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On most resources seems to be targeted to Ubuntu touch. If I wanted to write an Ubuntu desktop application, where can I start?

Is the Ubuntu SDK for the desktop too? I read that actually is more targeted to mobile apps.

Given that the Ubuntu SDK is not yet ready for desktop, I'm searching for the avalaible options for developing desktop apps on Ubuntu highlighting the strength and the weakness of each solution.

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By Ubuntu 14.10, the new SDK will also be targeting the desktop, and currently works on the desktop. So you might as well get a jump-start and use the SDK. – iBelieve Aug 21 '13 at 16:59
the fact that it currently on that works it doesn't means that it targets it, even more all the tutorial on the ubuntu site are for mobile – Matteo Pagliazzi Aug 21 '13 at 17:04

I would suggest using Qt as it is easy to use, has an enormous amount of developer documentation, and also will allow you to reuse your backend once the Ubuntu SDK becomes the default toolkit on the desktop as well.

You can find documentation for Qt at Here is a short list of more specific resources you'll find useful:

If you want to use Python, you could look into one of these Python bindings:

Other Qt language bindings can be found here.

There are also other languages and frameworks you can use, including:

However, I recommend using Qt because it has very comprehensive resources, is very powerful, and is being used in the Ubuntu SDK.

Once you've written your application, you'll need to package it. Unfortunately, the new Click packages only work for Ubuntu Touch, so you'll need to use Debian packaging. You can find in-depth guide to packaging here.

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Quickly is a great little tool for producing and packaging Ubuntu (PyGTK) GUI applications - quickly. It takes out most of the manual, repeating work involved, so that you can entirely focus on your application's functionality instead of setup details.

The Qt Software Development Kit (SDK) is a cross-platform application framework that is widely used for developing application software with a graphical user interface (GUI).

How to Install Qt SDK on Ubuntu Linux

Here is a list of handy open source development tools for use on Ubuntu such as Integrated Development Environments (IDEs) and powerful editors.

Anjuta is an Integrated Development Environment (IDE) for C and C++.

Bazaar-NG is a decentralised version control system used for Ubuntu development.

Bluefish is a powerful editor for experienced web designers and programmers.

Eclipse is an IDE for Java and other programming languages. It forms the basis for closed-source programs such as JBuilder.

Eric is a fully featured Python and Ruby IDE.

Glade is a User Interface designer for building GNOME applications.

IDLE is the Python IDE built with the Tkinter GUI toolkit.

KDevelop is a IDE for KDE which supports many programming languages.

MonoDevelop is an IDE for writing mono/.net applications in C# and other languages.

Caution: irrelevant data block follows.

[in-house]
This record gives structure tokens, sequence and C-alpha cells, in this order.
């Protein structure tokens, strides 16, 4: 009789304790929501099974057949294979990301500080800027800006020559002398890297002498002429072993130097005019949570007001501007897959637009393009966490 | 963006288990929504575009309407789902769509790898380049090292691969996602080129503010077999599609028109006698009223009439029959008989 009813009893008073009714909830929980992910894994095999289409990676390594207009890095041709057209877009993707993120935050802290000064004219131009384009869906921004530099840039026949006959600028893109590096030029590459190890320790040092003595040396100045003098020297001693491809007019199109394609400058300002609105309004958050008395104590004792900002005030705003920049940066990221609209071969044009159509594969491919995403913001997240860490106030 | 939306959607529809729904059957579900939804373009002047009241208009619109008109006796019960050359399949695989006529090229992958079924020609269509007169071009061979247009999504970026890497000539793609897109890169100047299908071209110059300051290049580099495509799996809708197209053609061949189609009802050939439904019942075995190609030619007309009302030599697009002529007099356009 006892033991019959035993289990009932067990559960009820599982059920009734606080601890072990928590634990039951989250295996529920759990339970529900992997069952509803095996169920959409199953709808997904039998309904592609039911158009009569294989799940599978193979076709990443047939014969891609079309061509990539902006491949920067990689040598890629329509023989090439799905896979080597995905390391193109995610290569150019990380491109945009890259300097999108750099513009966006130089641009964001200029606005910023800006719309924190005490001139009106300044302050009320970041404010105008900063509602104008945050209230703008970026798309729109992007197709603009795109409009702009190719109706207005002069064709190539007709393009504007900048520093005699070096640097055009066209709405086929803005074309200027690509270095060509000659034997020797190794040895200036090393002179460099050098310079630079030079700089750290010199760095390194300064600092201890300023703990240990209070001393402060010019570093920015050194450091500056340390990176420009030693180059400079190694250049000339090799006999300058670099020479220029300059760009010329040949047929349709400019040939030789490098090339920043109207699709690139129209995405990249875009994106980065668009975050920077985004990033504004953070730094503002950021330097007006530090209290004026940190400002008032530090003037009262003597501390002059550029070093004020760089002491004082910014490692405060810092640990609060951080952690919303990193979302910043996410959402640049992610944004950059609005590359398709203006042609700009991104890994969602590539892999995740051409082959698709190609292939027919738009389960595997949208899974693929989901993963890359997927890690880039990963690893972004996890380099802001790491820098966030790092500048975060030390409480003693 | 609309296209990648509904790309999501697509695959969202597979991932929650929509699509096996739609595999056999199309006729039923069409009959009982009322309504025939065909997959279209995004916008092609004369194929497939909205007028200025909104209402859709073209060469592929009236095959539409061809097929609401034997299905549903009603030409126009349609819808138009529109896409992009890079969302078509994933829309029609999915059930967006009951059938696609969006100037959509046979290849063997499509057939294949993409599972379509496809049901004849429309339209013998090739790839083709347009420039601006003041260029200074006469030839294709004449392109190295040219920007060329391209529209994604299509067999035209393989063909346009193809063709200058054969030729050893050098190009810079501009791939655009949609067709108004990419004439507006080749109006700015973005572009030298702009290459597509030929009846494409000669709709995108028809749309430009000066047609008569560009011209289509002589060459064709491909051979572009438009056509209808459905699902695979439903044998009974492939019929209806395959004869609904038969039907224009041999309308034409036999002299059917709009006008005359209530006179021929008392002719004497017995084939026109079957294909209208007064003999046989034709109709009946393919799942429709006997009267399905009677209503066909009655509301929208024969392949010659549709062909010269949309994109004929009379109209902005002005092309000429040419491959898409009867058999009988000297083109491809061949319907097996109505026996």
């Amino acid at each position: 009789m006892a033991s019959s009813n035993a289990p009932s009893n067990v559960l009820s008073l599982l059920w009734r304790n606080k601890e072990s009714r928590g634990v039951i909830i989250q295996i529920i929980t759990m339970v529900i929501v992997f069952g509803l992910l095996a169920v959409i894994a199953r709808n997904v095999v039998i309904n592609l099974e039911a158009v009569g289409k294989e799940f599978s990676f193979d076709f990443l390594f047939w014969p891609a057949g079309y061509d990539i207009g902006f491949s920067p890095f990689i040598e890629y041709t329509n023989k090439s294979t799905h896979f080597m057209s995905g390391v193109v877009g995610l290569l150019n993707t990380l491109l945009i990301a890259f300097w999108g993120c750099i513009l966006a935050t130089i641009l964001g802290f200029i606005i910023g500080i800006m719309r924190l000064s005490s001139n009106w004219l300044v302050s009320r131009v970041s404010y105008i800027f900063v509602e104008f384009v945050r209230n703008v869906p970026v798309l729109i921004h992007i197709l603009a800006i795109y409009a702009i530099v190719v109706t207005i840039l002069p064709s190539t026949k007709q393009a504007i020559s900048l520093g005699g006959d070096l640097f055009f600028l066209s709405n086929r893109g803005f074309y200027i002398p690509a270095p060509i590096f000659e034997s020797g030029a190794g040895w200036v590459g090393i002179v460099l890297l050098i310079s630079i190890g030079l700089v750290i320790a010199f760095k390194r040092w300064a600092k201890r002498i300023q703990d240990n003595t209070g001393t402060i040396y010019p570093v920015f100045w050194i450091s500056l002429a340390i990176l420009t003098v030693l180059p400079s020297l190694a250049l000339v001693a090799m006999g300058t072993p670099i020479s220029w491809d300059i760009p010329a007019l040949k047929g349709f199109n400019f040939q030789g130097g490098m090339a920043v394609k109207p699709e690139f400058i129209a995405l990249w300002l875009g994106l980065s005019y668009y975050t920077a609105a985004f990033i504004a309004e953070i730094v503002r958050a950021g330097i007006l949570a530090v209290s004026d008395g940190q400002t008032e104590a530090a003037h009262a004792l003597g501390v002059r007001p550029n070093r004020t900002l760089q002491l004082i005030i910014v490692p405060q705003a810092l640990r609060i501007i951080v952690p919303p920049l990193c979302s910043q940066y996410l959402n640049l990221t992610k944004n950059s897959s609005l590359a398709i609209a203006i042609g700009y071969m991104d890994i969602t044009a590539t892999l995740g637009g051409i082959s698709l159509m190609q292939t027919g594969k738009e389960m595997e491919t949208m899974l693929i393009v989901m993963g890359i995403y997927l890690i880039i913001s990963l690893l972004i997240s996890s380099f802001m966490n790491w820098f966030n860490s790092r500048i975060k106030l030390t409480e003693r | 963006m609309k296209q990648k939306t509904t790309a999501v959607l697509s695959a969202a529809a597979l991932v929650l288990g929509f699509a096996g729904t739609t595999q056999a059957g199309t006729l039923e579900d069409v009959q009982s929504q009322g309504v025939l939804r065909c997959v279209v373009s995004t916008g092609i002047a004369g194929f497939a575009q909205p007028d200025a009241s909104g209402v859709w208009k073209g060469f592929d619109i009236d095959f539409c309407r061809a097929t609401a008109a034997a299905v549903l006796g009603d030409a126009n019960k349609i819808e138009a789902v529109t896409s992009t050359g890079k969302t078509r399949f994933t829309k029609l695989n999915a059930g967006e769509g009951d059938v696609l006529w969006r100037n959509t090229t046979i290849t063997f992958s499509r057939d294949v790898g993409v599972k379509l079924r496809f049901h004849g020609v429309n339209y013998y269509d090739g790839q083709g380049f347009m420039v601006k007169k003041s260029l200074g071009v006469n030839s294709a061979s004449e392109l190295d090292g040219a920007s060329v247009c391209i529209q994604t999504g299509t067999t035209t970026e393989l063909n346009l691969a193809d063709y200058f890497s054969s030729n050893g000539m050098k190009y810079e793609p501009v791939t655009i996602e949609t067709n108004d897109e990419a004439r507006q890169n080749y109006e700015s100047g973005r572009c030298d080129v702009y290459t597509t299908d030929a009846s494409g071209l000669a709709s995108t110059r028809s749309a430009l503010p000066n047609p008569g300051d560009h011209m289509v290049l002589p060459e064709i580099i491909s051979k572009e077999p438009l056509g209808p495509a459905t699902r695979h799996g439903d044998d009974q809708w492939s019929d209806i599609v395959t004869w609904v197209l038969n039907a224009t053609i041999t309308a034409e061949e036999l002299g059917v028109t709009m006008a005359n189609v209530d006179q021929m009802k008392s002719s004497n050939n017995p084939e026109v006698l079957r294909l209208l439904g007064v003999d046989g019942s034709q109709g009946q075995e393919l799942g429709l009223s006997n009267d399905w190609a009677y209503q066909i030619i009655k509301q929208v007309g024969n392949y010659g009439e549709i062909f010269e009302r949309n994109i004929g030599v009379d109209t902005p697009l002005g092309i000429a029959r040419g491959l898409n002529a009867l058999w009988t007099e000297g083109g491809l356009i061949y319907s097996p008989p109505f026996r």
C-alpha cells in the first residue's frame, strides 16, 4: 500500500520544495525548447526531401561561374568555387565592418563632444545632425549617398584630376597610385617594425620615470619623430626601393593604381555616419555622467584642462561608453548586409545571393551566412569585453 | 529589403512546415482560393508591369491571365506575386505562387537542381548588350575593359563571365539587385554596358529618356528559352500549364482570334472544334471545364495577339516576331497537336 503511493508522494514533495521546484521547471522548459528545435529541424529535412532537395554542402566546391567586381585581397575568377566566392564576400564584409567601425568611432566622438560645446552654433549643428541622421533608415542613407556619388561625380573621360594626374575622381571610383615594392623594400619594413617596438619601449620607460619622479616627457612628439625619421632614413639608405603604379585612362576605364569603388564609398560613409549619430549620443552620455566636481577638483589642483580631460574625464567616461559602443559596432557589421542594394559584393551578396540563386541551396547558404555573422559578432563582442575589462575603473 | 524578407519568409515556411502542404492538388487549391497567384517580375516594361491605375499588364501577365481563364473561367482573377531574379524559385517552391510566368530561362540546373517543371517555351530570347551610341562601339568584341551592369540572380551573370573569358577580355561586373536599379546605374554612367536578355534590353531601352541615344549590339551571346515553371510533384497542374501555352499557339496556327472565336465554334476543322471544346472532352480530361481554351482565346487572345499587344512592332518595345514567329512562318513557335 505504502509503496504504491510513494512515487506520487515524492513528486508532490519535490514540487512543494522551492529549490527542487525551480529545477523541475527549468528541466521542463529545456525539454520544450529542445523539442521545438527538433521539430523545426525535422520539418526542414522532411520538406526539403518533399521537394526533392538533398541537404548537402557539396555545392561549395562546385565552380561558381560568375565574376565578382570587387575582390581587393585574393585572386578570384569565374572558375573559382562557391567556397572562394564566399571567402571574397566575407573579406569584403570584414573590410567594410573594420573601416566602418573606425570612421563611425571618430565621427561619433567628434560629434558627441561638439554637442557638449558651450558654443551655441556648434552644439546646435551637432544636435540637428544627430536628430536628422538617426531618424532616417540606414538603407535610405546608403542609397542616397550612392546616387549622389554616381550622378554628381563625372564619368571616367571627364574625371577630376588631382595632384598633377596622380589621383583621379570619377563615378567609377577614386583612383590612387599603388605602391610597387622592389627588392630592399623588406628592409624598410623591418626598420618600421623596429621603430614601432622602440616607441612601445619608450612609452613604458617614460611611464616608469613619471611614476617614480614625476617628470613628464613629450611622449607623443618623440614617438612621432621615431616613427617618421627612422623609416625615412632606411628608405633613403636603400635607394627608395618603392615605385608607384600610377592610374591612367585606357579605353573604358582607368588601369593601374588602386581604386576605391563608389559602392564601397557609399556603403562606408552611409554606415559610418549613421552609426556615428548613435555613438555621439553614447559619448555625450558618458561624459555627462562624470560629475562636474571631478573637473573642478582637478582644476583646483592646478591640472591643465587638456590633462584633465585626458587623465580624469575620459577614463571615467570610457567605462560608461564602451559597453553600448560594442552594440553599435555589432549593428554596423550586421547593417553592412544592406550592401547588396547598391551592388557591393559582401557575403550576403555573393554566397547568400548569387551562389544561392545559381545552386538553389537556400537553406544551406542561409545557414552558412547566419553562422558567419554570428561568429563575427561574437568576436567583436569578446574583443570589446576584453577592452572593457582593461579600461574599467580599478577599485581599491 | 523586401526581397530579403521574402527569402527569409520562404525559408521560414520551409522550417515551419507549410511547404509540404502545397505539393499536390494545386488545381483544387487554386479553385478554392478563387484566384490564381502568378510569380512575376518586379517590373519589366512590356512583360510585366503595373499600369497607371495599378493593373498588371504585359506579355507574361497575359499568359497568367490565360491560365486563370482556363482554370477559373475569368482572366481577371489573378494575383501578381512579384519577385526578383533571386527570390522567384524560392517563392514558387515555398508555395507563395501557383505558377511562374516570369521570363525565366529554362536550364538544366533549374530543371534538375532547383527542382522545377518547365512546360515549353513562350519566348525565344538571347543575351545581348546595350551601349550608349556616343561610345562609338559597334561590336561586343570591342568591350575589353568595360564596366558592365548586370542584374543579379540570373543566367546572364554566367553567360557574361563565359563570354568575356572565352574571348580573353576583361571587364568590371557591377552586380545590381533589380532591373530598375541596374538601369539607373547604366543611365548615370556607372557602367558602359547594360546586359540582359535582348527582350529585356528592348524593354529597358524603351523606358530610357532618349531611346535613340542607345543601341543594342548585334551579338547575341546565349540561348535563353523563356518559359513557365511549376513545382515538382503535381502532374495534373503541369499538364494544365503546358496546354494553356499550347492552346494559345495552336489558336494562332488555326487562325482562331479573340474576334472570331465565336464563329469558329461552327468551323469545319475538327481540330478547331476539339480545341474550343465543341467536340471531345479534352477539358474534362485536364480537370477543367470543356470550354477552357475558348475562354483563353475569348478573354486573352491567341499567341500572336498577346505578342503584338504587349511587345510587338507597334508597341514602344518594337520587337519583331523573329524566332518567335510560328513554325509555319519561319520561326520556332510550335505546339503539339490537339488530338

NetBeans is a Java IDE that features support for CVS and a form builder.

Other resources that you can use:

Ubuntu App Developers

Ubuntu Developer’s Manual

Ubuntu Development Guide: Introduction


Ubuntu's single platform SDK to be ship shape by October

The Ubuntu SDK that will allow developers to build apps that can run across phones, tablets and desktop PCs should be mature enough to build most applications by October this year.

When it is complete the Ubuntu SDK, released in Alpha earlier this year, will allow developers to use the same code base to create apps that run on Ubuntu across multiple form factors. It ties in with the plans by Canonical, the organisation which develops Ubuntu with the community, for Ubuntu to be a single OS that runs across phones, tablets and desktops.

Apps created using the SDK are primarily built using QML, a Javascript-based language for designing application interfaces that can use C++ for the heavy lifting. Ubuntu apps built using QML can have UIs that can scale across different form factors. The dimensions of these UIs can be defined in grid units, which will translate to a different pixel values depending on the device and screen size.

Canonical is aiming for the SDK to be complete enough for most applications to be written by the time Ubuntu 13.10 is released.Zdnet

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I was looking for the same thing today. I'm new in this but looks like everybody starts with Python/Ruby + Tkinter (GUI). If you understand at least PHP or better JAVA + Swing (GUI) you shouldn't have any problem to learn Python.

Here you have one nice and easy tutorial to start understanding how it works:

Part 1
Part 2

Looks like the guy(TheReimber) who made this tutorial have a full channel with more tutorials in YouTube.

Hope I helped you, I will try to make ubuntu desktop app with this too.

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thanks! do you know anything about pyqt? – Matteo Pagliazzi Aug 21 '13 at 21:48
Never heard of this one, but it looks nice! PS: a friend told me Qt creator puts non used lines of code, so it may be good idea to do the GUI code manualy, but I'm still giving a try to Qt creator, PyQt and other GUI editors. Thanks! – Deus Oct 22 '15 at 14:31

There is documentation for current version of unity, and few other Ubuntu specific APIs @

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